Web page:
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New micro-Doppler Project

Target classification and tracking using acoustic micro-Doppler signatures
New micro-Doppler Project

A spherical microphone array that forms part of the acoustic camera system. The array is a 120 channel measurement system which operates between 600 Hz to 10 kHz and consists of an optical camera for superimposing the imaged scene onto the acoustic data

This EPSRC-DSTL funded project will investigate novel processing techniques which may be applied to detection, tracking and classification of both moving vehicles and personnel targets using their acoustic micro-Doppler signatures. The micro-Doppler may come from the vibrations or movement of a structure, such as a helicopter or the swinging arms and legs of walking person, or a slow- moving swimmer. Characterisation of the micro-Doppler or differences between signatures (if available) could be used to discriminate between individuals, identify faults or even to predict failure or intent.

The UCL Sensors, Systems and Circuits Group have carried out extensive work in the area of micro-Doppler target classification at RF frequencies and will translate this expertise onto the acoustic regime to facilitate performance enhancements in acoustic imaging systems.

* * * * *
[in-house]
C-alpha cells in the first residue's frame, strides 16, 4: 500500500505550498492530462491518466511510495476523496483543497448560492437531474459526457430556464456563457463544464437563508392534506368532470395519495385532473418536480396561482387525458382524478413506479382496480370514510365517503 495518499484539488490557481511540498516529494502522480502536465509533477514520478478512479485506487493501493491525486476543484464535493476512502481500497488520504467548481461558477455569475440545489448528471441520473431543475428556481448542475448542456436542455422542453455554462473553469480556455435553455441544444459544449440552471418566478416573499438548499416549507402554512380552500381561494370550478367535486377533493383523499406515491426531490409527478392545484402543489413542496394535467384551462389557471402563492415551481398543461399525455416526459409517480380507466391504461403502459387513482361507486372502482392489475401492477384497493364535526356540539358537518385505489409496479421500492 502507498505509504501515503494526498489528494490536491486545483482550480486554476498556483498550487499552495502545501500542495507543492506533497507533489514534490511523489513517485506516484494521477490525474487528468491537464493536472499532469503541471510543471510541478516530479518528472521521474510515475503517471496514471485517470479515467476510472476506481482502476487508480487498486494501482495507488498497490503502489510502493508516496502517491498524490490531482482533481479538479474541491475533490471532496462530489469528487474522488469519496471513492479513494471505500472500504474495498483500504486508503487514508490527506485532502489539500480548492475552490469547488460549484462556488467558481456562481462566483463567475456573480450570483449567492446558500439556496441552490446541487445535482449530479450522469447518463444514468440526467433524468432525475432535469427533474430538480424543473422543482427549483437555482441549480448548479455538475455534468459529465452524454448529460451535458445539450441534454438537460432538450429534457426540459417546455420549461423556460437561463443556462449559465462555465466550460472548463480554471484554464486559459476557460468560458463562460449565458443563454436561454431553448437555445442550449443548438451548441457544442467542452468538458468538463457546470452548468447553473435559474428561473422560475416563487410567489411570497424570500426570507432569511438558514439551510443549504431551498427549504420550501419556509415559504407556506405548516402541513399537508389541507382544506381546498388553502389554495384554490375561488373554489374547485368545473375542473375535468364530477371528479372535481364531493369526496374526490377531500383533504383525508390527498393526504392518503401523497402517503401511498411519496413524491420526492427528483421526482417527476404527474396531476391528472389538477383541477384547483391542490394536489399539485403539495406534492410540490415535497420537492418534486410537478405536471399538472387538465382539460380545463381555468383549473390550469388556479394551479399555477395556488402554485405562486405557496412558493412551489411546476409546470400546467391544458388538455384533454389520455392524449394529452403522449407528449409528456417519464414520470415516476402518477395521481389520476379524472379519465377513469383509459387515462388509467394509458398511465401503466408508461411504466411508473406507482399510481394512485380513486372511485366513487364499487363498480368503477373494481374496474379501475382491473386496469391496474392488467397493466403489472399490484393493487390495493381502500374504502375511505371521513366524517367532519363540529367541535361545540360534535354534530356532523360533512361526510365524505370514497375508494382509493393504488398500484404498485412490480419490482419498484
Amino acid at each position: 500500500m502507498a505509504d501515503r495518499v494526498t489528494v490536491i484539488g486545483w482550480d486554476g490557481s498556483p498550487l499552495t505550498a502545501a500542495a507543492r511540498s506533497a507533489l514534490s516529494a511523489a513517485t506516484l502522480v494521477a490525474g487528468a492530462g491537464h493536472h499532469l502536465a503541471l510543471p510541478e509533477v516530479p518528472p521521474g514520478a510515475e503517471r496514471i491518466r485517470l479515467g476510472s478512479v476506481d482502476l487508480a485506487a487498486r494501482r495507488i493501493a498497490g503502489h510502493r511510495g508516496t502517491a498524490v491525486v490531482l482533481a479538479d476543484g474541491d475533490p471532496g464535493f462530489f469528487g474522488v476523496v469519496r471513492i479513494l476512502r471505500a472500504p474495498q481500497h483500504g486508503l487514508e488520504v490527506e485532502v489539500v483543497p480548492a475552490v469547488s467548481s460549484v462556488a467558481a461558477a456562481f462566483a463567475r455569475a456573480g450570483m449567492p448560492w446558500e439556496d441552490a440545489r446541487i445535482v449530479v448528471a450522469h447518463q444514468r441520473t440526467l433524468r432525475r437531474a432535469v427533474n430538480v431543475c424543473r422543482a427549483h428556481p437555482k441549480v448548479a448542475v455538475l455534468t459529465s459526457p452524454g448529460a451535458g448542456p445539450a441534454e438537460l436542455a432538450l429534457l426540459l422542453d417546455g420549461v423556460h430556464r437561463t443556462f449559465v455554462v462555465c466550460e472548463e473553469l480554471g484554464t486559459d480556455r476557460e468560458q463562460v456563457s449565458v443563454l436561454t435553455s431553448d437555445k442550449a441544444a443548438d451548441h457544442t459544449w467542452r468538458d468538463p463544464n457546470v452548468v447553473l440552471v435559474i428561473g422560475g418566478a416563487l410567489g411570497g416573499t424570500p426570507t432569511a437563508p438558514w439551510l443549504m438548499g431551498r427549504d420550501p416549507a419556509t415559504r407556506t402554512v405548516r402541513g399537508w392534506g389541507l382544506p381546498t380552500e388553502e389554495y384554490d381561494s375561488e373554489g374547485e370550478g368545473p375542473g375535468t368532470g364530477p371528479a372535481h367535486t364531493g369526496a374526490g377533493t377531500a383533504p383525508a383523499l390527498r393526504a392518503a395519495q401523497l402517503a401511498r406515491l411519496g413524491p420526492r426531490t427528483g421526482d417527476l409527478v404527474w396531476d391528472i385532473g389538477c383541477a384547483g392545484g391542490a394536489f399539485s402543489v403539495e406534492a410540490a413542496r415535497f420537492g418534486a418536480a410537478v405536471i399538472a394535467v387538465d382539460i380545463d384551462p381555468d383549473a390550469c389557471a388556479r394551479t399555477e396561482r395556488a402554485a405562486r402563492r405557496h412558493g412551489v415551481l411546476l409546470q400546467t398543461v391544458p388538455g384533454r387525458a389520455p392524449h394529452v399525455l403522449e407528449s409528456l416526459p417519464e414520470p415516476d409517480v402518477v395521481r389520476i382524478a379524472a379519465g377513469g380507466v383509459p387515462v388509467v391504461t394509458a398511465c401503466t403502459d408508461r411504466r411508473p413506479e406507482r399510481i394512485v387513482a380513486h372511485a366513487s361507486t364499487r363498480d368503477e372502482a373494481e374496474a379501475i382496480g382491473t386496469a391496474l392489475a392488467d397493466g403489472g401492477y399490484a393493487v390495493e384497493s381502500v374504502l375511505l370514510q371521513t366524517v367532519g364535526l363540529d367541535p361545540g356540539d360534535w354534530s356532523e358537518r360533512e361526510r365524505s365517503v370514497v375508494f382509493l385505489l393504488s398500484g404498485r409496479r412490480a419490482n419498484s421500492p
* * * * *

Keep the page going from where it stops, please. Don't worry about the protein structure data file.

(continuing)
Target data will be generated by predictive micro-Doppler models adapted to work at acoustic frequencies, and measured experimentally using an active data acquisition system. The receive section of the experimental apparatus will consist of a high-specification acoustic camera which has the ability to spatially locate the targets of interest using a range of microphone arrays, and merge their measured acoustic response with an optical image of the scene.

The data will be analysed using bespoke signal processing techniques to form a valuable classifier system. Feature extraction algorithms derived from fields such as speech processing will also be employed to undertake intent analysis to characterise the behaviour of the targets of interest. The micro-Doppler tracking algorithms, classifier database and feature analysis outputs of the project will constitute a powerful set of tools to enhance capabilities of acoustic detection systems.

  • Funding Body: EPSRC
  • Principal Investigator: Dr. Karl Woodbridge
  • Proposed start date: 1/10/09
  • Duration: 12 months
  • Value: £95,017